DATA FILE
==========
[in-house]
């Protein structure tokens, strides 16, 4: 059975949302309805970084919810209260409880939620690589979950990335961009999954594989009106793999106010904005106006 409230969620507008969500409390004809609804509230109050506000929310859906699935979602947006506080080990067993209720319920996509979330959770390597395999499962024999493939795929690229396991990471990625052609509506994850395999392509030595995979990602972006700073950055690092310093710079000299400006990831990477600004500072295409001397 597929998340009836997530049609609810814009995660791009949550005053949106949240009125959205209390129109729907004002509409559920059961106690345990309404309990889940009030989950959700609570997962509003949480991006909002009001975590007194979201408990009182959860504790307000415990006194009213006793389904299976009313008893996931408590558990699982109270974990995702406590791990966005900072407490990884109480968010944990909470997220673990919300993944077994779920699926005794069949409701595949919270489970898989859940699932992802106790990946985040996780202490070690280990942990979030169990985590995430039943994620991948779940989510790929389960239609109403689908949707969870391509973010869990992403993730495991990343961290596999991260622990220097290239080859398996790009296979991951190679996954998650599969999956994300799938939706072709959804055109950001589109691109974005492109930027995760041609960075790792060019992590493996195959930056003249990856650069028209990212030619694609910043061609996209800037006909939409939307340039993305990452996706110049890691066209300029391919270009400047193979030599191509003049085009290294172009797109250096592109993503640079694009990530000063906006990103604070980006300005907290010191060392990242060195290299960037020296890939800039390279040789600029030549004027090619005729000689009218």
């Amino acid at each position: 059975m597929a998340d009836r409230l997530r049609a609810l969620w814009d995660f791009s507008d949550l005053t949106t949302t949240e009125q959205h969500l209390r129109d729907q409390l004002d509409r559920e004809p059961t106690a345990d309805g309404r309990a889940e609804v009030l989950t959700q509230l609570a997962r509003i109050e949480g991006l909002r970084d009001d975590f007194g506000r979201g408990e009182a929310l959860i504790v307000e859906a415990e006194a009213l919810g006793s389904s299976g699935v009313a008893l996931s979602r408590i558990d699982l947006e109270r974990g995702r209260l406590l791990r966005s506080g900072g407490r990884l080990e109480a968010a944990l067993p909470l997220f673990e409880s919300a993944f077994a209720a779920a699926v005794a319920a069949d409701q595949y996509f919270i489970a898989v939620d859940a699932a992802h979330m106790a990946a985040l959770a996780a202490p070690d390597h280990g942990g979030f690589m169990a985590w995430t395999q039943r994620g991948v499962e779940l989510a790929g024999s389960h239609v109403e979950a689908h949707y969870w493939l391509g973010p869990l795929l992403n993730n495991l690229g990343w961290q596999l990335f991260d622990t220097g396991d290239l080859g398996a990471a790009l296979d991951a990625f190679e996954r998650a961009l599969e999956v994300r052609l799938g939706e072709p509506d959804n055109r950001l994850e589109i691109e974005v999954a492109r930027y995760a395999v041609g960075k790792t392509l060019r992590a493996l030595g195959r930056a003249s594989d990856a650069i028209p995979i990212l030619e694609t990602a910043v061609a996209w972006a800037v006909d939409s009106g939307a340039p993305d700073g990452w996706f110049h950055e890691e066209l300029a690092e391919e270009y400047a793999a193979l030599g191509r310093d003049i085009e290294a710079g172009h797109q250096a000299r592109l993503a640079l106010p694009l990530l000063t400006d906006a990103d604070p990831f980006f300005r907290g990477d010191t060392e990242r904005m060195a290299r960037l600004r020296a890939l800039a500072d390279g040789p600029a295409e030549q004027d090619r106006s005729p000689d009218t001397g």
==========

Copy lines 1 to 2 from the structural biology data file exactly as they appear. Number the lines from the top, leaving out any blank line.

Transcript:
[in-house]
């Protein structure tokens, strides 16, 4: 059975949302309805970084919810209260409880939620690589979950990335961009999954594989009106793999106010904005106006 409230969620507008969500409390004809609804509230109050506000929310859906699935979602947006506080080990067993209720319920996509979330959770390597395999499962024999493939795929690229396991990471990625052609509506994850395999392509030595995979990602972006700073950055690092310093710079000299400006990831990477600004500072295409001397 597929998340009836997530049609609810814009995660791009949550005053949106949240009125959205209390129109729907004002509409559920059961106690345990309404309990889940009030989950959700609570997962509003949480991006909002009001975590007194979201408990009182959860504790307000415990006194009213006793389904299976009313008893996931408590558990699982109270974990995702406590791990966005900072407490990884109480968010944990909470997220673990919300993944077994779920699926005794069949409701595949919270489970898989859940699932992802106790990946985040996780202490070690280990942990979030169990985590995430039943994620991948779940989510790929389960239609109403689908949707969870391509973010869990992403993730495991990343961290596999991260622990220097290239080859398996790009296979991951190679996954998650599969999956994300799938939706072709959804055109950001589109691109974005492109930027995760041609960075790792060019992590493996195959930056003249990856650069028209990212030619694609910043061609996209800037006909939409939307340039993305990452996706110049890691066209300029391919270009400047193979030599191509003049085009290294172009797109250096592109993503640079694009990530000063906006990103604070980006300005907290010191060392990242060195290299960037020296890939800039390279040789600029030549004027090619005729000689009218």